From: PC Magazine

By Chloe Albanesius

Beware, botnets. The White House is coming for you.

As part of the Industry Botnet Group (IBG) – formed in September 2011 – the Obama administration, the Homeland Security Department, and nine private groups today unveiled several new initiatives designed to combat botnets.

Botnets are a large group of compromised computers used to generate spam, relay viruses, or flood a network or Web server with excessive requests to cause it to fail.

“The issue of botnets is larger than any one industry or country. This is why partnership is so important,” White House Cybersecurity Coordinator Howard Schmidt said in a statement. “The principles the IBG are announcing today draw on expertise from the widest range of players, with leadership coming from the across the private sector, and partnering with the government on items like education, consumer privacy and key safeguards in law enforcement.”

IBG today unveiled a four-point plan intended to combat these botnets.

  • Voluntary Principles: These principles are intended to increase coordination across sectors and reduce the impact of botnets.  “IBG has also developed a framework for shared responsibility across the botnet mitigation lifecycle from prevention to recovery that reflects the need for ongoing education efforts, innovative technologies, and a feedback loop throughout all phases,” the group said.
  • Data-Sharing Pilot: The Financial Services Information Sharing and Analysis Center (FS-ISAC) kicked off a pilot program intended to share information about botnet attacks in 2012. FS-ISAC will work with DHS and the Treasury Department to develop standards for information sharing about botnets outside the financial sector.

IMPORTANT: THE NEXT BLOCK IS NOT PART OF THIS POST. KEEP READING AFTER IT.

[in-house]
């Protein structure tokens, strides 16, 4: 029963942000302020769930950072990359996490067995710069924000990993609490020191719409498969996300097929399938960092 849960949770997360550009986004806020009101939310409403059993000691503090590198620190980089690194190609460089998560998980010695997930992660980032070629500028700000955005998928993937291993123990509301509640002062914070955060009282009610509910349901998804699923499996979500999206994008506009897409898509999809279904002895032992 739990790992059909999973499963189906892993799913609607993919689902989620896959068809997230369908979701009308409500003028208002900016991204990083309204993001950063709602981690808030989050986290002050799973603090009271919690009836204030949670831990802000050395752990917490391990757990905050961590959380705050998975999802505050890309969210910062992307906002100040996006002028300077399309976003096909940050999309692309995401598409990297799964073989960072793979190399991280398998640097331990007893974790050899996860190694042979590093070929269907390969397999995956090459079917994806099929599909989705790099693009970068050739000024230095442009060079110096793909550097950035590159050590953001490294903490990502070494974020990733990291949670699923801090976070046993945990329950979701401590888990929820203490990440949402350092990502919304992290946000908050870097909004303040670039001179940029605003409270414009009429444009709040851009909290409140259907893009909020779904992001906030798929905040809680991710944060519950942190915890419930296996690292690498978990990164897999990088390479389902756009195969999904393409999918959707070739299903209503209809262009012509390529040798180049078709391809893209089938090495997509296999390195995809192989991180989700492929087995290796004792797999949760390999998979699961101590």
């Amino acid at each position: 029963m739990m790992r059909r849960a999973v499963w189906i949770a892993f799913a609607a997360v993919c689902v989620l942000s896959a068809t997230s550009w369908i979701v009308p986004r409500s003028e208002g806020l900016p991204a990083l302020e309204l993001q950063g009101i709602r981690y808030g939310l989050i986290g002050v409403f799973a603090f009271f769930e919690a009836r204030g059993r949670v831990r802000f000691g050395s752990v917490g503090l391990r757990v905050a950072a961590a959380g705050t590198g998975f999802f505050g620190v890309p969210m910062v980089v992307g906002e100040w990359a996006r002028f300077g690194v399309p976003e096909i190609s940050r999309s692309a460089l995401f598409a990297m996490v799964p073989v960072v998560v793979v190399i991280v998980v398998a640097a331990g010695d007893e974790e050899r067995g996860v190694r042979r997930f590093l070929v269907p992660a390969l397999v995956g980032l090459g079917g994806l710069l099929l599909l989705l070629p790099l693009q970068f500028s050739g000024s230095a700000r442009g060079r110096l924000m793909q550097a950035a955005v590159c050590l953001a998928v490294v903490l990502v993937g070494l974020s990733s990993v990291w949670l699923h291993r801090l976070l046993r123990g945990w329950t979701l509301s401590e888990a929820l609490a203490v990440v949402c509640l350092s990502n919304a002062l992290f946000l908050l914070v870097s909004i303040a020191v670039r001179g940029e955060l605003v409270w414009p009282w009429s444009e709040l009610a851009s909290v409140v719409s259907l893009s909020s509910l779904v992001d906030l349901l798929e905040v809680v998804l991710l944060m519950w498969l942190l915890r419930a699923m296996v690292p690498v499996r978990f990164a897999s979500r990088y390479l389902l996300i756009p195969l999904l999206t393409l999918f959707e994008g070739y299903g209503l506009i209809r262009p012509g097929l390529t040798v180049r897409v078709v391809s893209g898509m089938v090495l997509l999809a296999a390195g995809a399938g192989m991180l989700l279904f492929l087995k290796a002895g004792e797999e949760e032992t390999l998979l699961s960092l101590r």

• Keep a Clean Machine: Partners like Microsoft are teaming up for the “Keep a Clean Machine” campaign, an education campaign intended to help stop computer infections.
  • Private Sector Information Sharing: The White House said the FBI and Secret Service have “recently stepped up private sector information sharing,” which led to the shutdown of botnets like Coreflood.

Schmidt and industry execs from firms like McAfee outlined the plan and their concerns about botnets at a White House cyber-security summit this morning.

The administration stressed that its program is voluntary. The new initiatives “do not prescribe any particular means or method and allow for flexibility in application by a wide range of participants and business models,” the White House said.

In recent months, botnets like Kelihos/Hlux and Zeus have been conquered, but security experts warned last month that until the criminals in charge are apprehended, there will be new ones springing up to replace them pretty quickly.